Now is the time to get started on financial projections for the coming year, and these are the fail-safe steps that will help you do just that.
Remember the story I told in my last blog, the one about the CEO who doubled his sales as a result of projections? That CEO was focused on revenue streams. That’s where all projections have to start. You must determine what your revenue streams will be, either by service or product line.
Total revenue or total sales over the course of a year don’t just happen. Three ingredients go into generating those revenues. The first is the number of customers your company has. The second is the transaction frequency, or how often your company is expected to do business over the next year with each of those customers. And the third, of course, is the average transaction value. If you had a hundred customers and did business with each 10 times a year, with the average transaction $1,000, you’d have sales for the year of one million.
The other thing to focus upon is the velocity of these sales transactions. Velocity is likely to move up and down over the year, and you’ll have months or seasons where velocity is comparatively higher than at other times. Your company won’t record the same level of sales each month, so give thought to how that will vary.
The next step in the approach is to establish the gross margins of each revenue stream. The gross margin is a very, very important number in your financial statement, and a topic into which we’ll delve more deeply in a future newsletter.
In order to make informed future financial decisions, you must know the gross margin. That’s a combination of looking at the direct costs to produce each revenue stream, and adjusting your sales prices as needed to hit your targets.
Let’s define direct costs, as opposed to overhead costs. A direct cost is any expense related to generating that sale and delivering it to the customer, while overhead costs are not directly related to that sale.
The final step is studying overhead needed to generate revenue streams. Most businesses, I think, let overhead be where it is, realizing it will cost so much to generate those revenues. Some CEOs will take it a step further, saying, “No, let’s allocate a portion of overhead to each of those revenue streams.”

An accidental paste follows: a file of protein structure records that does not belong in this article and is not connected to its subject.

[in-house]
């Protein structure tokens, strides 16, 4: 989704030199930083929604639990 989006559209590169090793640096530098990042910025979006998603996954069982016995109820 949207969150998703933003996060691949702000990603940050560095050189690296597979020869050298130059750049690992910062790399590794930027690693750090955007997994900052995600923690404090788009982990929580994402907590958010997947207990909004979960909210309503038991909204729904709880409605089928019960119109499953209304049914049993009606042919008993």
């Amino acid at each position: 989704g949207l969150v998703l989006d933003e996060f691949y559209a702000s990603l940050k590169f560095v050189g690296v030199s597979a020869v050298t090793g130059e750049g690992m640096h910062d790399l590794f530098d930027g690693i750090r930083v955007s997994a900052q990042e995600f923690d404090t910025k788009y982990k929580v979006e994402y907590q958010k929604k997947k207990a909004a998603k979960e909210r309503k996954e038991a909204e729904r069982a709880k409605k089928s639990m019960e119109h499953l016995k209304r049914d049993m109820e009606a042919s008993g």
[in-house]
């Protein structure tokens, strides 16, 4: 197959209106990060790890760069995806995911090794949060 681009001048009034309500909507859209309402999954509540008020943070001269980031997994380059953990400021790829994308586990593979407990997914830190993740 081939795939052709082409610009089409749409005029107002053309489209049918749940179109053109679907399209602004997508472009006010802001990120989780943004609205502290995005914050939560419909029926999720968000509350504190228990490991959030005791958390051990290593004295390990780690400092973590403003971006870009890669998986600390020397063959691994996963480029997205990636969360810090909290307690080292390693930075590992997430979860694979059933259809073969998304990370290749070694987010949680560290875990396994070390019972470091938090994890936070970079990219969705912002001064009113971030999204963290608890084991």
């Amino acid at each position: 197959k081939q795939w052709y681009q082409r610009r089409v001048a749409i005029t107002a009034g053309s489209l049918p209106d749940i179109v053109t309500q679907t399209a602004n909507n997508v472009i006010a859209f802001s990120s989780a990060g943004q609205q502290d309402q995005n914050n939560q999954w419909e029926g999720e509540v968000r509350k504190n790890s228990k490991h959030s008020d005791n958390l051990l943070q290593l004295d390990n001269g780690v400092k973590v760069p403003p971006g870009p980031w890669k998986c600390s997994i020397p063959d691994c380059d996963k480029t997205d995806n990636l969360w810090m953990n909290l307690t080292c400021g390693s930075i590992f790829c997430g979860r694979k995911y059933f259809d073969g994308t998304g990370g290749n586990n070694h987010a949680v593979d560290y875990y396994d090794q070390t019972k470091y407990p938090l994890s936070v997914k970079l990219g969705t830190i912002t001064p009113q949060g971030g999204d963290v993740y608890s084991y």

The result of projections is peace of mind for business owners, because they’ve laid out a plan. If you’d like a plan for the year ahead, get in touch with me.
I offer a 100 percent guarantee on my work. I take on only clients I can help. Call me and let’s talk about your business. My phone number is 630-269-7646.
Simply stated, cost containment is all about managing margins. Gross margin and operating margin are the two key drivers in cost containment. Take a look at this $1 million sales company and note the margins:
Just How Important is Cost Containment?
There is not a business anywhere that could not put even a 1% improvement in margin to work. For example, this $1 million company could use a 1%, or $10,000, cost savings to fund a marketing initiative, install new technology, help pay for additional personnel, or make an investment elsewhere. And that’s just 1% and just the first year. Each percent of savings compounds every single year.
Everything happens at the margin. Whether in sports or business, create the differentiation—and you win—every year.
Put This Theory to Work
Create a standing program for ongoing cost containment. Enlist your employees and provide financial incentives for those who identify and implement saving ideas. Just like on the sales side, small economies can add up to big money.